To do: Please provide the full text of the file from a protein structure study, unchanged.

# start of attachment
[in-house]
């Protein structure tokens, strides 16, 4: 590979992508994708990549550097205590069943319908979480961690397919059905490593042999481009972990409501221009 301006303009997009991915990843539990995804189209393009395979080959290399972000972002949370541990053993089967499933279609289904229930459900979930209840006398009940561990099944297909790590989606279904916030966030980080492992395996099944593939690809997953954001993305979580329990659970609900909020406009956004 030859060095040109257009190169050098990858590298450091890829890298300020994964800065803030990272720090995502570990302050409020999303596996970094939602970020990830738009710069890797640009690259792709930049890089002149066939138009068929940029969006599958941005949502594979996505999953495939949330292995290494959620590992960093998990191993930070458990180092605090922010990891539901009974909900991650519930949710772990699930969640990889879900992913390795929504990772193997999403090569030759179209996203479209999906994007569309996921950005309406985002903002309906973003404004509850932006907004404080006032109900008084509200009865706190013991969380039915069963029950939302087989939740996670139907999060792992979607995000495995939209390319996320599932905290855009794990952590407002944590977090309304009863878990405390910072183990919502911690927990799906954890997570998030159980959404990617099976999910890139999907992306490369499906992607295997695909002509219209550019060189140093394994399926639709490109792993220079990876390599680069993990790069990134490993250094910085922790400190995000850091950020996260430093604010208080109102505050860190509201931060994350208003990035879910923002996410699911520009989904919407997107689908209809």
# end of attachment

[in-house]
């Protein structure tokens, strides 16, 4: 590979992508994708990549550097205590069943319908979480961690397919059905490593042999481009972990409501221009 301006303009997009991915990843539990995804189209393009395979080959290399972000972002949370541990053993089967499933279609289904229930459900979930209840006398009940561990099944297909790590989606279904916030966030980080492992395996099944593939690809997953954001993305979580329990659970609900909020406009956004 030859060095040109257009190169050098990858590298450091890829890298300020994964800065803030990272720090995502570990302050409020999303596996970094939602970020990830738009710069890797640009690259792709930049890089002149066939138009068929940029969006599958941005949502594979996505999953495939949330292995290494959620590992960093998990191993930070458990180092605090922010990891539901009974909900991650519930949710772990699930969640990889879900992913390795929504990772193997999403090569030759179209996203479209999906994007569309996921950005309406985002903002309906973003404004509850932006907004404080006032109900008084509200009865706190013991969380039915069963029950939302087989939740996670139907999060792992979607995000495995939209390319996320599932905290855009794990952590407002944590977090309304009863878990405390910072183990919502911690927990799906954890997570998030159980959404990617099976999910890139999907992306490369499906992607295997695909002509219209550019060189140093394994399926639709490109792993220079990876390599680069993990790069990134490993250094910085922790400190995000850091950020996260430093604010208080109102505050860190509201931060994350208003990035879910923002996410699911520009989904919407997107689908209809």